The ACLJ filed an amicus brief on Friday defending the statue of Jesus that has stood for almost 60 years as a war memorial on Big Mountain in Montana. The brief was filed on behalf of the ACLJ, U.S. Members of Congress and over 106,000 ACLJ members who have signed our petition to support the memorial. This is the second brief the ACLJ has filed in this case, encouraging the court to allow the memorial to stay.
The controversy over the memorial started over a year ago when Flathead National Forest denied the Knights of Columbus renewal of the special use permit for the memorial that had been issued since 1953. With help from over 70,000 ACLJ members, we filed a public comment challenging that decision and in January of last year the National Forest reversed their position and renewed the special use permit. The renewed permit sparked a lawsuit from the Freedom From Religion Foundation (FFRF).
Last summer, we filed an amicus brief on behalf of 18 members of Congress and more than 96,000 Americans urging the court to dismiss the lawsuit challenging the memorial. Then in November, a federal judge rejected the request to dismiss the suit and permitted the legal challenge to move forward.
In our newly filed amicus brief, we represent 11 members of Congress and more than 106,000 Americans who support veterans’ memorials and who oppose efforts to strip from public property recognitions of history and heritage that contain religious symbolism.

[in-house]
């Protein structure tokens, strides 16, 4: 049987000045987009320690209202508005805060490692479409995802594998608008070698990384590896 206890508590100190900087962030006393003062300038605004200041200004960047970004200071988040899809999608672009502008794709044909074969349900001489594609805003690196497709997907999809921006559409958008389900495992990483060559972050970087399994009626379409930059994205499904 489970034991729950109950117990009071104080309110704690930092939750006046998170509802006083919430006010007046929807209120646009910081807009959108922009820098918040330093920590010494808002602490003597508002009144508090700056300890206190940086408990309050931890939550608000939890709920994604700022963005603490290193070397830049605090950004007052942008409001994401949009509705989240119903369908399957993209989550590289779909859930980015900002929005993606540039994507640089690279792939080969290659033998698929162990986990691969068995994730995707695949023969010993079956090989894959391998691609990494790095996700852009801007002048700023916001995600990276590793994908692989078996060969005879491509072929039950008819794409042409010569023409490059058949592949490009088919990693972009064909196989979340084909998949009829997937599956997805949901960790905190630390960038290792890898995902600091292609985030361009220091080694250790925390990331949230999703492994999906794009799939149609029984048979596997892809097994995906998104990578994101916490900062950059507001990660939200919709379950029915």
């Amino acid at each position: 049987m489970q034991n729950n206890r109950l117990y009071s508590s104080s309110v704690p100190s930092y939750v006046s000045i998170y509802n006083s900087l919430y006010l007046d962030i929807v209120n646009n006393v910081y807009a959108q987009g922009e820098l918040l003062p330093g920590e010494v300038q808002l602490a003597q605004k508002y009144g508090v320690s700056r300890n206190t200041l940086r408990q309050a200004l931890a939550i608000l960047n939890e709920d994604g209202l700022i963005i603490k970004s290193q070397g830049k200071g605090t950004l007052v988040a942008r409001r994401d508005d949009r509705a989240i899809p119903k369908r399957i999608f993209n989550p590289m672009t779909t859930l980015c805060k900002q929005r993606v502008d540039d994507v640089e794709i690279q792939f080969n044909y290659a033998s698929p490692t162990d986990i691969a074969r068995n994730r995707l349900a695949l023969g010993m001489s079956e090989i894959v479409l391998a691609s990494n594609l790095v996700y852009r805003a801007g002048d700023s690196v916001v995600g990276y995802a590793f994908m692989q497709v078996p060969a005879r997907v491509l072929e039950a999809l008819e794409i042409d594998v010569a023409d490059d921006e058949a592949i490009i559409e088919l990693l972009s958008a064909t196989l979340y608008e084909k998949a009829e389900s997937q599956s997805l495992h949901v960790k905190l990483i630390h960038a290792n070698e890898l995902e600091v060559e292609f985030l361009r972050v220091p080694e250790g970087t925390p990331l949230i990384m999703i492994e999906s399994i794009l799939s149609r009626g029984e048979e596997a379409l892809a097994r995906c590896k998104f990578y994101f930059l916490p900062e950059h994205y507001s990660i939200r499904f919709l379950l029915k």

The members of Congress represented: Steve Daines (MT), J. Randy Forbes (VA), Michael Conaway (TX), Vicky Hartzler (MO), Bill Johnson (OH), Walter Jones (NC), James Lankford (OK), Jeff Miller (FL), Alan Nunnelee (MS), Steve Scalise (LA), and Lynn Westmoreland (GA)
Our brief was filed in support of the DOJ and Knights of Columbus, who are defendants in this lawsuit filed by FFRF. The defendants are asking the court to grant a summary judgment finding that the memorial is constitutional. Our brief argues that the memorial does not pose a threat to the Establishment Clause and it is not an unconstitutional endorsement of religion.
We contend that U.S. Supreme Court and Ninth Circuit precedent "affirms that the Monument is not an establishment of religion, and the Monument’s history and setting compel the conclusion that it poses no danger to the First Amendment." Our argument is clear: the memorial is constitutional and therefore the memorial should remain on Big Mountain. The amicus brief is available here.
We are grateful for the support of our members who have taken a stand to uphold the First Amendment and the rights it protects and we are committed to continue our defense of religious freedom and liberty whenever it is threatened.
We will keep you posted on developments as this case proceeds.
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